Aloe Season Is Here!
Earlier this week, we got our first order of the season for aloe vera sun gel. Since Toronto temperatures have been fickle at best and the sun is still in hiding most days, I have to admit I was surprised when that first brave Ontario soul raised their hand to ask for after-sun care. Smart person, as we usually sell out of our awesome, cooling natural aloe gel by midsummer!
Of course, you can't make real aloe gel without the aloe. On our last family vacation to Cuba a few years back, I was stunned to see enormous aloe plants growing freely everywhere, lining the path between the resort grounds and the beach with long, pointy stalks reaching a couple of feet high. My grandmother always kept at least one big aloe plant in the house and would break off a piece any time she got a cut or scratch in the garden, to treat kitchen burns, and even cracked winter skin. I thought the juice had an unpleasantly sweaty smell, but marveled at the slickness of the sap that oozed straight from the plant and soothed my papercuts and skinned knees.
From ancient healing to the modern drugstore
Aloe has been used since pre-Biblical times by cultures across the world to treat a wide range of medical complaints. Believed to have originated in Sudan and later introduced to the Mediterranean, the plant Aloe barbadensis has been used in traditional Indian medicine to treat constipation, skin diseases and infections; in Chinese medicine for fungal conditions; in ancient Greece for wounds, ulcers and hemorrhoids; and finally in the US as an established skin protectant and purgative. You can eat, drink and apply aloe to every part of the body. Today in the West, aloe is big business - $110 billion USD worth of cosmetic products such as shampoos, moisturizers, sun lotions, creams and ointments containing aloe were sold in 2004. You can read more about how aloe works, the medical conditions it's used for, and the clinical research that has been done on aloe vera's properties here.
Commercial producers of body care and food products obviously believe in the value of aloe. But are drugstore aloe vera products actually any good?
A 2016 Bloomberg report referenced in Harper's suggests astonishing findings: many commercially sold aloe vera products do not contain any aloe at all! As with many mass-produced bath and body care products that advertise natural ingredients on the label, I expected these products to contain only small amounts of costly natural aloe... but none at all, even in skincare that lists aloe in the top five ingredients? When Bloomberg tested several aloe vera products sold at major US drugstore chains, they found that "None of the products tested contained the compound acemannan, which is responsible for aloe vera's healing, anti-viral, and anti-inflammatory properties. Without the presence of acemannan, it's safe to assume the products are next to useless; a mix of nothing more than cooling water and alcohol." (The claims were refuted by the brands, who cited unreliable methods for detecting aloe levels in highly processed cosmetic products). Yikes.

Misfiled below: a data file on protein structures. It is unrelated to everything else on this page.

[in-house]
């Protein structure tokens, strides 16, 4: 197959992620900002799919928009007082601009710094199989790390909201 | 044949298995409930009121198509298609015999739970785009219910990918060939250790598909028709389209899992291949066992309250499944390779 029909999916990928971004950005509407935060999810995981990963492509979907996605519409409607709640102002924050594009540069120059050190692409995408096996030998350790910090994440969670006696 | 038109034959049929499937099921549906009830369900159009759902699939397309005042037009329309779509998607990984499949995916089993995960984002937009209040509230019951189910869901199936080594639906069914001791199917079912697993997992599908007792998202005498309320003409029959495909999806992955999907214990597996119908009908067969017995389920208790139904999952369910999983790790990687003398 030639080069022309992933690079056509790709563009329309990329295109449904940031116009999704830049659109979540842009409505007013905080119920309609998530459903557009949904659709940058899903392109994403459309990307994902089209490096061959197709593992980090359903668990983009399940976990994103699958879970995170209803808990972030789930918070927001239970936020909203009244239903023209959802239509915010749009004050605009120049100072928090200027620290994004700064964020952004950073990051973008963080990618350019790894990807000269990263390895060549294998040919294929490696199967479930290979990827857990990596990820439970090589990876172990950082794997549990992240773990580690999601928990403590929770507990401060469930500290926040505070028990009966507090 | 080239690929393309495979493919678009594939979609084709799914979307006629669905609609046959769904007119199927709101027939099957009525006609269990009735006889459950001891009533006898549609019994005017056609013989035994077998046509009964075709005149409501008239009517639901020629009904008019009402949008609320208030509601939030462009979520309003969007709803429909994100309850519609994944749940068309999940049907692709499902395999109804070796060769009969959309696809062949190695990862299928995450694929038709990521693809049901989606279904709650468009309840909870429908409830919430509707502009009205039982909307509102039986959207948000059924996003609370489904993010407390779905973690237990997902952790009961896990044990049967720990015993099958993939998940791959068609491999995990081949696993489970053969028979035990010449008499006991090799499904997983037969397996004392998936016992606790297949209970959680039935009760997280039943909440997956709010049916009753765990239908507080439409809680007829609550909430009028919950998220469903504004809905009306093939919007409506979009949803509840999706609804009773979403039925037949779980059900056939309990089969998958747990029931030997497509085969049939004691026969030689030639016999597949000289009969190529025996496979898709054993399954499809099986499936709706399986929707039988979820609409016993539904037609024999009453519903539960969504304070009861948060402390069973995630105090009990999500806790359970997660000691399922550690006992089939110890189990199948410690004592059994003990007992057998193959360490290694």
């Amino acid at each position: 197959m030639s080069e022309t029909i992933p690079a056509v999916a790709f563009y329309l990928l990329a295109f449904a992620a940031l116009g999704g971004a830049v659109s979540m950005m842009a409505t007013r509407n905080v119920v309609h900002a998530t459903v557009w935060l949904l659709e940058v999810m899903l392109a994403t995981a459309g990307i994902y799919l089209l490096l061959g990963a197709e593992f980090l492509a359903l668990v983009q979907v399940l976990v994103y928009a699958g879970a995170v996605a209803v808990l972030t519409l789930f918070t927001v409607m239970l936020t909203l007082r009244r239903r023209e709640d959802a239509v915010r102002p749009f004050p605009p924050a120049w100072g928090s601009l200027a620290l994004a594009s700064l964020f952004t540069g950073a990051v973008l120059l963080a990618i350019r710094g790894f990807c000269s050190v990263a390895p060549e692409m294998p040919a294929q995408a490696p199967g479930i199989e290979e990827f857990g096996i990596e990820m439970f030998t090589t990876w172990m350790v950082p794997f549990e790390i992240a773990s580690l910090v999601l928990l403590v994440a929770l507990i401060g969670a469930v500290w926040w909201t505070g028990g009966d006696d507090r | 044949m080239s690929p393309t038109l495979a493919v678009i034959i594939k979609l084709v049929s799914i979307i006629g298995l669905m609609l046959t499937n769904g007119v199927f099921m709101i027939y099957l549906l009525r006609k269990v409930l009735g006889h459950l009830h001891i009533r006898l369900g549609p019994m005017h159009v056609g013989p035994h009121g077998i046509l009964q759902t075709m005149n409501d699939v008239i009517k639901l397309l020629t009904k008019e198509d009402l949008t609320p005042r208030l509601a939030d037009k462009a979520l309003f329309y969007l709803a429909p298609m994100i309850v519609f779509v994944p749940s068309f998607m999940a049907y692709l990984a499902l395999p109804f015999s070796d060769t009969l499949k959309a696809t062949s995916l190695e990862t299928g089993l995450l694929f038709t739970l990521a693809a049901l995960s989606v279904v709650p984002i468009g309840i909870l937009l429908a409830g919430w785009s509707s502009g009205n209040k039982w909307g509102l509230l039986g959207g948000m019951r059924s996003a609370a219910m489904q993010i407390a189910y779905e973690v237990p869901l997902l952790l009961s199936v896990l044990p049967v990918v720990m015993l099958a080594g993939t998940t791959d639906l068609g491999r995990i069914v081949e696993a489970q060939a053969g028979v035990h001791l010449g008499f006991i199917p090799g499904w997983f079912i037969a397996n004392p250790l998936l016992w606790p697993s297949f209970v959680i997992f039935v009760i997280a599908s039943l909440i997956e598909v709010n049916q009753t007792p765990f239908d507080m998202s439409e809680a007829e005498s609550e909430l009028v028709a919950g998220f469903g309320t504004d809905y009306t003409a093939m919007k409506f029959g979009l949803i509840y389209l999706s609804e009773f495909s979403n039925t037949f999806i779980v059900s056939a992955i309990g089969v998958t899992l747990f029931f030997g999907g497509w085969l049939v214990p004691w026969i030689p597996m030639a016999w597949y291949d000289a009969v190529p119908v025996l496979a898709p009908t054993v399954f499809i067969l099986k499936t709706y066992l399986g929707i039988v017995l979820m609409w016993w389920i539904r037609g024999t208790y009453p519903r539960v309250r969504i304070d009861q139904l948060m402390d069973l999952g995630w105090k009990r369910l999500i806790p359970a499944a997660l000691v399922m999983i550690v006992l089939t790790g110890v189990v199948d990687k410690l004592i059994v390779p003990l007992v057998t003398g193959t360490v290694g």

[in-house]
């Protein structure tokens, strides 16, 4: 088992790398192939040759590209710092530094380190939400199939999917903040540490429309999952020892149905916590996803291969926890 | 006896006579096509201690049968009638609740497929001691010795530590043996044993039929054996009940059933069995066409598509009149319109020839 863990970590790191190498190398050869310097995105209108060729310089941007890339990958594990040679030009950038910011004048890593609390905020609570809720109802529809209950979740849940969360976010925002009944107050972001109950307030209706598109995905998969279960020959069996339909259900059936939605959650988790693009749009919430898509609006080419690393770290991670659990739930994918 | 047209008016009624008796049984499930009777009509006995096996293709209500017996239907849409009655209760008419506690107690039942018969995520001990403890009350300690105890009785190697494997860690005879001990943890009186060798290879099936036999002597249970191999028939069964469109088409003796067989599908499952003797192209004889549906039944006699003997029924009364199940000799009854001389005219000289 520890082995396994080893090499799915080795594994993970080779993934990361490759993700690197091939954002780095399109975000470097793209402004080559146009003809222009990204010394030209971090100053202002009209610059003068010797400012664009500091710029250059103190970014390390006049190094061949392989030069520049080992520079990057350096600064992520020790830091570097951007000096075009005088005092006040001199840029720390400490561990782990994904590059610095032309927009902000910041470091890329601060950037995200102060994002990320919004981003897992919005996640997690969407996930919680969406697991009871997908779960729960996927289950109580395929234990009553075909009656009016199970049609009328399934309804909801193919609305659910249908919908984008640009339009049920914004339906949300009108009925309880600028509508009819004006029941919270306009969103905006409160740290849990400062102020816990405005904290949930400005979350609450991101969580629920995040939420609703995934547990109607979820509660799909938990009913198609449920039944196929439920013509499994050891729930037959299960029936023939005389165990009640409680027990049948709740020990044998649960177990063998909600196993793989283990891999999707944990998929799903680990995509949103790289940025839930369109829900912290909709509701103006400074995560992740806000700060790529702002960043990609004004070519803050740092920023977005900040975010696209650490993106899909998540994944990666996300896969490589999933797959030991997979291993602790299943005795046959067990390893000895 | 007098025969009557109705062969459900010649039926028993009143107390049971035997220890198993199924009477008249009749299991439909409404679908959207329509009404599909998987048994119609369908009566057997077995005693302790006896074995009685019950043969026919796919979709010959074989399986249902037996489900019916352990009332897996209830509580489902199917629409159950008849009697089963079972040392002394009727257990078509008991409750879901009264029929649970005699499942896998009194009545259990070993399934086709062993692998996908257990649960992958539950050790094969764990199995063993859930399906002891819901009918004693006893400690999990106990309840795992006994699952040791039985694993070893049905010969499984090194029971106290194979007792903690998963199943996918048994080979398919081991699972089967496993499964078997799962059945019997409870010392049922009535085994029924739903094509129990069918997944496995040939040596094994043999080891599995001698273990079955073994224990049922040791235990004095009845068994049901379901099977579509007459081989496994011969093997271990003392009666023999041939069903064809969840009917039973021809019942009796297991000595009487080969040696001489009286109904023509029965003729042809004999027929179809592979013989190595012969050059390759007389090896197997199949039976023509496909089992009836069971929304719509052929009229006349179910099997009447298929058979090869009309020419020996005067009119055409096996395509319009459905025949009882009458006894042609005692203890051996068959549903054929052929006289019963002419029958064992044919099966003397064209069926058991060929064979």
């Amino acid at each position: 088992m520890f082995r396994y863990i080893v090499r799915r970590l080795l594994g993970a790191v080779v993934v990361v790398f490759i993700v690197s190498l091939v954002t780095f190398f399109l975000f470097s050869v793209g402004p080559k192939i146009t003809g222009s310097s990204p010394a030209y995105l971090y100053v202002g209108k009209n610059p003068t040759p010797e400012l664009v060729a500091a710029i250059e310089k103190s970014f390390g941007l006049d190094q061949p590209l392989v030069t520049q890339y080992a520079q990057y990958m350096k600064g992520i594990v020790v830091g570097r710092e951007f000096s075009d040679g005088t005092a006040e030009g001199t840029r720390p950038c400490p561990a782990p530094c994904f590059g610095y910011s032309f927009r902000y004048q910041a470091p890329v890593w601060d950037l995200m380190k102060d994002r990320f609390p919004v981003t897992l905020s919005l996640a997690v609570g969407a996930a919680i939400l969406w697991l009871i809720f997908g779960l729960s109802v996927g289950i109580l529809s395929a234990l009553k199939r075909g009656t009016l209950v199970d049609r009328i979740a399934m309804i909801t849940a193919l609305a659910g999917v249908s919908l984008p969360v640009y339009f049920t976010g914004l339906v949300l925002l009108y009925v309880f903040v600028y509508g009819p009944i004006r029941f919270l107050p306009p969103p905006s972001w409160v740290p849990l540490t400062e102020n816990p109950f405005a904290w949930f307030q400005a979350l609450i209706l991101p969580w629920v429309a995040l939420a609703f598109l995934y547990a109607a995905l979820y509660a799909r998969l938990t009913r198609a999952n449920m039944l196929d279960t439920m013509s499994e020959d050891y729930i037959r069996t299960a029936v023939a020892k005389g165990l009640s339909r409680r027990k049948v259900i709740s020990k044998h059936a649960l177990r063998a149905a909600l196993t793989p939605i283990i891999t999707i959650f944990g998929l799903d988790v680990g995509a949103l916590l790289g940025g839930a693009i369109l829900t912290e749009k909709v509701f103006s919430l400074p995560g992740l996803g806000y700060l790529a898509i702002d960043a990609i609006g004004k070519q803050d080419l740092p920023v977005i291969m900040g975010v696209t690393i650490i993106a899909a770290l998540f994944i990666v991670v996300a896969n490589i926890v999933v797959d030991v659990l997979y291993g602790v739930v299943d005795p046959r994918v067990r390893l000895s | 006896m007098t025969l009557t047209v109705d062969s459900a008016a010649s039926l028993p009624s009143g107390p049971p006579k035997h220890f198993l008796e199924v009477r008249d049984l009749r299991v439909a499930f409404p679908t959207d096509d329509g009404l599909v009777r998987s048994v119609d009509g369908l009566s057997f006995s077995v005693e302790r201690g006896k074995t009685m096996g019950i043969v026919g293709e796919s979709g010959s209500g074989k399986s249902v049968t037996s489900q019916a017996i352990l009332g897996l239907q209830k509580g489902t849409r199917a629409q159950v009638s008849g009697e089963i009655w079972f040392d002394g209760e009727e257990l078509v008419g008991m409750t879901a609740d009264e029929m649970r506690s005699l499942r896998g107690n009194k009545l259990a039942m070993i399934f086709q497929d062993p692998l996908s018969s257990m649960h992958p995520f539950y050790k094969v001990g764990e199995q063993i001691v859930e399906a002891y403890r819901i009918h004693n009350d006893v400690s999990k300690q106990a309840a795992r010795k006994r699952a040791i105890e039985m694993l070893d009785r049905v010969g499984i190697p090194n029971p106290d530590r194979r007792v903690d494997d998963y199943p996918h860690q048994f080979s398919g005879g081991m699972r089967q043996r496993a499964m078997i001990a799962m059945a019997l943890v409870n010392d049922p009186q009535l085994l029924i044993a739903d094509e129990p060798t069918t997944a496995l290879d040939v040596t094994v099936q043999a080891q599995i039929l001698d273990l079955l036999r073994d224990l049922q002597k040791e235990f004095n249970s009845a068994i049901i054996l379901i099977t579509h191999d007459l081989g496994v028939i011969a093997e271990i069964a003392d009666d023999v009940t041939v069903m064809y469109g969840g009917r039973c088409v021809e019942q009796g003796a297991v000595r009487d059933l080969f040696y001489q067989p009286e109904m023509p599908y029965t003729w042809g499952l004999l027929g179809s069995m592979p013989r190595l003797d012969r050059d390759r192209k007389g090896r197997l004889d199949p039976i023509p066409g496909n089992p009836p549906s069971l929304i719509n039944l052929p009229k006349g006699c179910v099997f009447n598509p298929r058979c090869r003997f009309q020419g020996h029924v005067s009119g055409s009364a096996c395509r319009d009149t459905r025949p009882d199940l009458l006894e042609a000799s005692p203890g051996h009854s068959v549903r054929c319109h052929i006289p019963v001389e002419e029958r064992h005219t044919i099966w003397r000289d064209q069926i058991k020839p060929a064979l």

Once again, greenwashing was apparent as a ploy to sell products to eco-conscious consumers and people with sensitive skin who favour more natural products. But at the end of the day, when you've gotten too much sun at the beach, does it really matter what you slather on, as long as it cools you off? We think it does. Aloe vera is a powerful plant-based medicine that's great for soothing the skin. It relieves the pain and redness of sunburn by reducing inflammation. It also stimulates collagen production, which helps in healing minor skin conditions and irritations like burns and rashes. It moisturizes the skin, eases pain and prevents infection with naturally occurring salicylic acid, and contains Vitamins A, C and E, which are known antioxidants (substances that reduce free radical damage to the skin). Why deprive your thirsty skin of these real deal aloe vera benefits just to save a buck or two?
Try our amazing aloe vera after-sun gel instead! It doesn't just contain aloe, it IS aloe - pure aloe vera gel and juice - with added coconut oil for moisture and a cooling lavender-peppermint essential oil boost. Get it now before it sells out! Here's to our favourite season: sun, sun, and more sun.